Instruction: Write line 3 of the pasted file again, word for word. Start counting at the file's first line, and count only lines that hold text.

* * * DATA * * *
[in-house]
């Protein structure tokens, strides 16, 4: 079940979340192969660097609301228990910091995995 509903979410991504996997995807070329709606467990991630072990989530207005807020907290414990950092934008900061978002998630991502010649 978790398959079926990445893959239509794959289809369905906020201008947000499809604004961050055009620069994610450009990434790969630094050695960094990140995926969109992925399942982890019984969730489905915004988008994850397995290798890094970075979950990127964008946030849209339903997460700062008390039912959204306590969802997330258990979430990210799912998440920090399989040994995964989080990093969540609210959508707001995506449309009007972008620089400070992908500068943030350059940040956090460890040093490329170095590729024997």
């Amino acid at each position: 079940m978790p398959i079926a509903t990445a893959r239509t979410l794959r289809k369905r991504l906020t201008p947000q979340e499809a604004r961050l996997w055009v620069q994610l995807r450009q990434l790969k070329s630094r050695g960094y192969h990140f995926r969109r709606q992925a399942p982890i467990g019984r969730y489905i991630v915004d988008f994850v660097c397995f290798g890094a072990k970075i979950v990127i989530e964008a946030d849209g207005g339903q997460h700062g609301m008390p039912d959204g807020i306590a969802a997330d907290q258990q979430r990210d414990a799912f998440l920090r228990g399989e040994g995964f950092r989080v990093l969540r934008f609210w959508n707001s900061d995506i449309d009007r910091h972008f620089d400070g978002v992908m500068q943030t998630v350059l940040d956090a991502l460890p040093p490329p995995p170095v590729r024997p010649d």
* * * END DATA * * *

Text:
């Amino acid at each position: 079940m978790p398959i079926a509903t990445a893959r239509t979410l794959r289809k369905r991504l906020t201008p947000q979340e499809a604004r961050l996997w055009v620069q994610l995807r450009q990434l790969k070329s630094r050695g960094y192969h990140f995926r969109r709606q992925a399942p982890i467990g019984r969730y489905i991630v915004d988008f994850v660097c397995f290798g890094a072990k970075i979950v990127i989530e964008a946030d849209g207005g339903q997460h700062g609301m008390p039912d959204g807020i306590a969802a997330d907290q258990q979430r990210d414990a799912f998440l920090r228990g399989e040994g995964f950092r989080v990093l969540r934008f609210w959508n707001s900061d995506i449309d009007r910091h972008f620089d400070g978002v992908m500068q943030t998630v350059l940040d956090a991502l460890p040093p490329p995995p170095v590729r024997p010649d």